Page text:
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The Republic of Color

Science, Perception, and the Making of Modern America

The Republic of Color delves deep into the history of color science in the United States to unearth its origins and examine the scope of its influence on the industrial transformation of turn-of-the-century America.
 
For a nation in the grip of profound economic, cultural, and demographic crises, the standardization of color became a means of social reform—a way of sculpting the American population into one more amenable to the needs of the emerging industrial order. Delineating color was also a way to characterize the vagaries of human nature, and to create ideal structures through which those humans would act in a newly modern American republic. Michael Rossi’s compelling history goes far beyond the culture of the visual to show readers how the control and regulation of color shaped the social contours of modern America—and redefined the way we see the world.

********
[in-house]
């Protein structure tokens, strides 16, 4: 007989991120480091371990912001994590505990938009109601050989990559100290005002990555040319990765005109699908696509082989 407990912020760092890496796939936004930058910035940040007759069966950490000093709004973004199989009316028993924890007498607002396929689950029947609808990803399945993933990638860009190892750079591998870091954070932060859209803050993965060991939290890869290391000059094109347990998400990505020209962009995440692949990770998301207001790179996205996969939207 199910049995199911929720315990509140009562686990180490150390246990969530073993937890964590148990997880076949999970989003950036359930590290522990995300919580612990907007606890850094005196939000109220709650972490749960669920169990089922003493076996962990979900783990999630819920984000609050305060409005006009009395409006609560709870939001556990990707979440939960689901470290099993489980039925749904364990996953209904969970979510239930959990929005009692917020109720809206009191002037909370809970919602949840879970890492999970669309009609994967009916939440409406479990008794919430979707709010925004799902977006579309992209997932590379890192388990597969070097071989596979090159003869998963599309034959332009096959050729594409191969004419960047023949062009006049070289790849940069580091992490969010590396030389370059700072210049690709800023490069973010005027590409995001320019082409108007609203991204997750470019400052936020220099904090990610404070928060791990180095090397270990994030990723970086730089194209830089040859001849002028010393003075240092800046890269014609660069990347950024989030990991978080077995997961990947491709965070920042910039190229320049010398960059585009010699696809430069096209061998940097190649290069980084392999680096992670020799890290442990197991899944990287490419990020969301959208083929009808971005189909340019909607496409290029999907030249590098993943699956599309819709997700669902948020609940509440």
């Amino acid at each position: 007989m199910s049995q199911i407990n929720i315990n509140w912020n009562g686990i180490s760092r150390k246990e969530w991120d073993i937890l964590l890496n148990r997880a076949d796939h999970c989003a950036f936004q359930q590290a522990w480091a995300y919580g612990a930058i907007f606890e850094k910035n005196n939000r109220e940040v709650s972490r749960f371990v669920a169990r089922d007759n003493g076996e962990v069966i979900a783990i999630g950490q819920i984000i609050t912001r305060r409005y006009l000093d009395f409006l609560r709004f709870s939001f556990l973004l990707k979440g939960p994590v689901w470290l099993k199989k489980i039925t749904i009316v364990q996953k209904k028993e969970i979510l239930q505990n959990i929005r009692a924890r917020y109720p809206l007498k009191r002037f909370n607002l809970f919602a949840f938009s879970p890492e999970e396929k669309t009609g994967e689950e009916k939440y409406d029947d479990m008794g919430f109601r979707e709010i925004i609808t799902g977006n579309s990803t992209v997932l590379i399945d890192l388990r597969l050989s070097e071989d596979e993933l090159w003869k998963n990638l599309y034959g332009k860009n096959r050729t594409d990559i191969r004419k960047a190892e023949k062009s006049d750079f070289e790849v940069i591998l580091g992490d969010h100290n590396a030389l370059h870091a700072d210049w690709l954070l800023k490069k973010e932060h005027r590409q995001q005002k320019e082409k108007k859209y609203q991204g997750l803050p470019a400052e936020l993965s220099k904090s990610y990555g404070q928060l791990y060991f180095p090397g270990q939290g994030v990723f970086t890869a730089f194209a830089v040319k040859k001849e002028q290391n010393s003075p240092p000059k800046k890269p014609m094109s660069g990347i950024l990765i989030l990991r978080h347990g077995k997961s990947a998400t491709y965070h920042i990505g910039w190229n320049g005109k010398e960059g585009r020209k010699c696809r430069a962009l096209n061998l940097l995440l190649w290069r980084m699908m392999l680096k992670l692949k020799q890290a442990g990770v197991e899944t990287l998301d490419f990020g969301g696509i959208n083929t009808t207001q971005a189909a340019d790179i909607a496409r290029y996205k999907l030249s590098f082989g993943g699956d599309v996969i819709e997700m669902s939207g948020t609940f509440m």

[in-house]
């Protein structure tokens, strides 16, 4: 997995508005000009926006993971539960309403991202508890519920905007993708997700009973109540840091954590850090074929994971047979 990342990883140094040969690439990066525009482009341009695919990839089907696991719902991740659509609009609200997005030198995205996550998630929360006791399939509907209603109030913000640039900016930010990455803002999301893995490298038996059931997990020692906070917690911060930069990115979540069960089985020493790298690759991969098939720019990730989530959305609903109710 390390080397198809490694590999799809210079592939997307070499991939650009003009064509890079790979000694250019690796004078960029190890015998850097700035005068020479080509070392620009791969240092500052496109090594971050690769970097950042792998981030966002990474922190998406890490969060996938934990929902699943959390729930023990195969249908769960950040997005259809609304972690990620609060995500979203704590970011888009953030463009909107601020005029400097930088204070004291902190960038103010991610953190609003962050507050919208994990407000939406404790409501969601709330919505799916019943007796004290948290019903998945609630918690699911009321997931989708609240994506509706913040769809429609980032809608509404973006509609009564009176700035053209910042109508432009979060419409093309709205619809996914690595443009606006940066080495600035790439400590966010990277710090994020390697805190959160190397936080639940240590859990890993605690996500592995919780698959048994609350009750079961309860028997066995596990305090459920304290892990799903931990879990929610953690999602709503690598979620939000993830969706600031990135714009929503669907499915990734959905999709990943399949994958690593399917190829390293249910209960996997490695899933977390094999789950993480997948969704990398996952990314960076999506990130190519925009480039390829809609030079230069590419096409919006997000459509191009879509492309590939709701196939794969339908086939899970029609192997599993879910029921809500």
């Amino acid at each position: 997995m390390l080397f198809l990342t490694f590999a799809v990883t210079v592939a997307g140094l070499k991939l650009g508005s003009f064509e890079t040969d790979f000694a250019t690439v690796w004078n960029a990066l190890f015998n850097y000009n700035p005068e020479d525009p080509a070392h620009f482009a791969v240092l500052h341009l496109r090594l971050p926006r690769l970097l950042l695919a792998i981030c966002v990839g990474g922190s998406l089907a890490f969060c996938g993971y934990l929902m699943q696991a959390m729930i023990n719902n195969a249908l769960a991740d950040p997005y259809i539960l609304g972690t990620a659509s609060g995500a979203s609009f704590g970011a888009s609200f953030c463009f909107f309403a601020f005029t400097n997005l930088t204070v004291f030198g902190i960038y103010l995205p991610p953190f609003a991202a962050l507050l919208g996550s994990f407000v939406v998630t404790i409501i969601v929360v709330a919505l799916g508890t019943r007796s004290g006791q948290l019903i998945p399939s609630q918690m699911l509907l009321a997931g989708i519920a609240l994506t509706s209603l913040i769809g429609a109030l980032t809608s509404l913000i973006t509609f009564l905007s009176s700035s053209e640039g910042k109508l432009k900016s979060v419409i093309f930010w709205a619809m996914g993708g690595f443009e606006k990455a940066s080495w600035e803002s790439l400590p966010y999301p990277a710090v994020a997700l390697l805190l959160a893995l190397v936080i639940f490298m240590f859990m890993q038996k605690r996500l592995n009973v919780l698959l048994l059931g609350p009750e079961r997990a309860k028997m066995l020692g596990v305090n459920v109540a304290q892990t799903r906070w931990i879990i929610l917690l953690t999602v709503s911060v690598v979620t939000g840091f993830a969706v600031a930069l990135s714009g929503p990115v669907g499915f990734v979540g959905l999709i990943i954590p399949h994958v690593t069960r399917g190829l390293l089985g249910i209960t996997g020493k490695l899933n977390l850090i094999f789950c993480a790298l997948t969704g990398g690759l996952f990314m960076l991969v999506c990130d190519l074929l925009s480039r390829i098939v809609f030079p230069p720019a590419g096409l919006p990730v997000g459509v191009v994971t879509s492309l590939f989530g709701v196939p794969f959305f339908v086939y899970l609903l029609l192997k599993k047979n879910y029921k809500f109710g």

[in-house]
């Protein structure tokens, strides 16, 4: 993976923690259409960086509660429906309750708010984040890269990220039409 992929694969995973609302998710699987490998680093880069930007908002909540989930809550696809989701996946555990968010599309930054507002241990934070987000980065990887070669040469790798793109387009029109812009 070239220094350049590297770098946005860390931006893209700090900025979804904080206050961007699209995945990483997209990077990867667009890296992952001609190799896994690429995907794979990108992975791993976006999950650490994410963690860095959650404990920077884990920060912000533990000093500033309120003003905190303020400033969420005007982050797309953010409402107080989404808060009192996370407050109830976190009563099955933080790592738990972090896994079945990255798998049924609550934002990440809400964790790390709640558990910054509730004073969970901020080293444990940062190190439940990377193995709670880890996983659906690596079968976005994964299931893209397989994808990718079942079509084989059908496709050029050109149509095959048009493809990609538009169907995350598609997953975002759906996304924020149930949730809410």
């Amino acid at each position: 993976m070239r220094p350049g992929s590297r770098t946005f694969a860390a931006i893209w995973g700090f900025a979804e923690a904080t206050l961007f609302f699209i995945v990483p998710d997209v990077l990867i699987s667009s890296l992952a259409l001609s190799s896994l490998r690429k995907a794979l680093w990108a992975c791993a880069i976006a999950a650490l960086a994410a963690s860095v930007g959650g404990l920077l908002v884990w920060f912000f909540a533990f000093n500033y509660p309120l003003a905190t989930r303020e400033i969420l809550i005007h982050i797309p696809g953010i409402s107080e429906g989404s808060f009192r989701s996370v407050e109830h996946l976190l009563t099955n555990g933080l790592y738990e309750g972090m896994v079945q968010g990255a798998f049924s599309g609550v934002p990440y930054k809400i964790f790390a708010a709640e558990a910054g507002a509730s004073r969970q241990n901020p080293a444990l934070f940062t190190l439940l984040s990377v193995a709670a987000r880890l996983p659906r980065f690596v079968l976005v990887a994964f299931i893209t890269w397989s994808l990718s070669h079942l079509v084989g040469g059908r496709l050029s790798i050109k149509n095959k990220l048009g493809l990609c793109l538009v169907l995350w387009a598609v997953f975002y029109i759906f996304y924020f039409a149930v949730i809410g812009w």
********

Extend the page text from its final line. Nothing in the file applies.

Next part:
320 pages | 11 color plates, 6 halftones, 11 line drawings | 6 x 9 | © 2019

Art: Art--General Studies

History: American History, History of Technology

History of Science

Reviews

“An intriguing look at the history of and current way we conceive of color. . . . This book does a beautiful job of weaving together the way the different color sciences have made a cultural impact throughout history.”

Science

"[A] remarkable and original intellectual history. . . . Masterful in its clarity, logic, and lambent delight. [Rossi] has many delightful stories to tell, yet he never loses sight of the probing analytical threads that run through this well-crafted, beautifully color-illustrated book."

Isis: A Journal of the History of Science Society